7:217:277:48 (I fell asleep on the bridge), 7:407:20 

At mile 20 I took my fourth and last Gu. I also tricked myself again. I didn't have 6 miles left. I was running a 10k. A 10K! I loved my 10k this summer. This should be easy.

Miles 18-20

By mile 21 I started to get worried. Last year my calves cramped by mile 24. Would they do the same? I used the same training program but had lower mileage weeks. Would that week off in October affect me? At this point, it wasn't.

Mile 22 - right before I heard Tom cheering

At mile 22 I FINALLY spotted Tom! He had seen me a few times but this was the first time he was in a small enough crowd for me to hear him.

Miles 21-22

Just a 5k
I started to feel relieved at mile 23. Three "short" miles. We started to enter Central Park where there was a totally different feel to the race. I was focused but my body was getting tired. My only goal was to get to that finish line. The course starting winding, elevating, and dipping. The trees lined us on each side and even though the time seemed to slow down and the miles seemed to get long, I felt like I was flying through Central Park.

Then the weirdest thing happened. A female shouted "GO DANI!!!" Instinct told me to turn and wave. And when I did, I had no clue who I was waving and smiling at for a few seconds. Then I realized - it was Laura from Catching my Breath!! So crazy! And so cool! She rejuvenated me for that last mile. The longest one on the course.

Laura's view of the race! An awesome cheerer, photographer, and runner all at once!

That last mile was a killer. The finish line wouldn't end. At one point I was convinced that I was looking at the finish, but I was actually seeing the 26 mile marker. I spotted Tom once more and was surprised to see how quickly he had made it to the park. I swear - he has some superpower that allows him to teleport. Or maybe he has Floo Powder.

This is my "OMG! How is this race still going on?!" Face

Spotted Tom right before the final stretch. 

The last 0.2 miles took the longest of the whole race. The signs counting down every 100 meters only reminded me of how much I had to go. I had to force myself to pretend that I wasn't in the race but was doing the last 400 repeat from my summer track workouts. 300 is easy. 200 is even easier. 100 meters is just a sprint.

Miles 23-26

3:04 for the last 0.42 miles of the race.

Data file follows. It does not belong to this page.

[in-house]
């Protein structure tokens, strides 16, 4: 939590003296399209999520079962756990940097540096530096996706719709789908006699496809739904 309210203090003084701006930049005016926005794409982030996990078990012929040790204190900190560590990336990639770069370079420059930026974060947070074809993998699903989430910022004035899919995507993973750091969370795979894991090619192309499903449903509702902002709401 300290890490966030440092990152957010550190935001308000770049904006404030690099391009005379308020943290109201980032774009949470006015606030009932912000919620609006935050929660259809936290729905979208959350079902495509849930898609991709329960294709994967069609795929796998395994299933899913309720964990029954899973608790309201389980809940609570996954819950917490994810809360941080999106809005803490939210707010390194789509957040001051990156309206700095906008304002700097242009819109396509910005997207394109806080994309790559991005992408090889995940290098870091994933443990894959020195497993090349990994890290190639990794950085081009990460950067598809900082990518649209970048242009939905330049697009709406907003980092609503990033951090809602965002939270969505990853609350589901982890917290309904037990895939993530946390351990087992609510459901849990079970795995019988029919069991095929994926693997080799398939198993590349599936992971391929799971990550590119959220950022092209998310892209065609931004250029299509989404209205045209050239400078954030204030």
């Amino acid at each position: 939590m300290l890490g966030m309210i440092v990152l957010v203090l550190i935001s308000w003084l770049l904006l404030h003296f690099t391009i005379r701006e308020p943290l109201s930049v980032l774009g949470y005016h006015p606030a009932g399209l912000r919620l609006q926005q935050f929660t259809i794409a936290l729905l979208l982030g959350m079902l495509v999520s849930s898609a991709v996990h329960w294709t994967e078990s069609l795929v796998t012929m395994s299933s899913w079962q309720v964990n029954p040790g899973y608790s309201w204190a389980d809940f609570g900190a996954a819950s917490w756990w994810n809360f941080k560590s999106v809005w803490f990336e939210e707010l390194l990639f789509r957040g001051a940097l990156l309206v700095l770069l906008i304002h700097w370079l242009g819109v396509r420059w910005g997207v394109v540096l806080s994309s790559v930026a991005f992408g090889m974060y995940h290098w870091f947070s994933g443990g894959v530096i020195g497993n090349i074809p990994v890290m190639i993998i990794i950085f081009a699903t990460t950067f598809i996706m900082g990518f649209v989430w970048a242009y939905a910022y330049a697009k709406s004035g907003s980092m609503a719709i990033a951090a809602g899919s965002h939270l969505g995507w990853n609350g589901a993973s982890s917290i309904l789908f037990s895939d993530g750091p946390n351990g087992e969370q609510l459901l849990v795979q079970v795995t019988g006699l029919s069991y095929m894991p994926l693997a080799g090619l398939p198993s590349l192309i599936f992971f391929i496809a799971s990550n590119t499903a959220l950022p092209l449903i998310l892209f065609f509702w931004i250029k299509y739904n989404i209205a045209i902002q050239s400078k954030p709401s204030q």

Sadly, my Garmin thought I ran a 26.42 mile race at 7:19 pace.

Finish time: 3:13:42
Actual average pace (according to NYCM timing): 7:24

The Finish Area
ING and the volunteers were awesome. The finish line areas was a breeze. We were immediately handed heavy duty plastic bags full of food. I can't tell you how thankful I was for plastic bags (unlike paper bags that rip) and not having to pick up my own food. 

I choose the no-baggage check option and was sent on my way to claim my poncho. The walk to the poncho was never ending. By the time I was half way though I found myself doing high knees because that hurt way less than walking. Anyone around me probably thought I was crazy.

When I finally did get my poncho I had to walk 6,073 more miles to get to the family meeting area. Ok - exaggeration, but it was unnecessarily long. They reversed the alphabet so I had to walk the entire way to get to C.

I didn't feel as tired as I looked

The poncho was worth it and was warm. Yes, we looked ridiculous. Some Internet journalist later mentioned that it looked like a cult was taking over NYC. 

Indeed, we did.
Overall thoughts
  • Fun race. I seriously did not think it would be as good as people said it would be, but it was.
  • I never bonked. Two marathons in two years following the Hanson plan and I am even more of a believer in it. I was tired at the finish, but ran my fastest miles at the end.
  • Hills. Run them in your training and you'll be fine. There was only one time out there that I thought to myself, "This is slightly challenging", but never actually felt bad going up any hills or bridges. Even at the finish I was still an oblivious runner and did not realize that the course was hard. Come run my training routes and you'll find a hard course.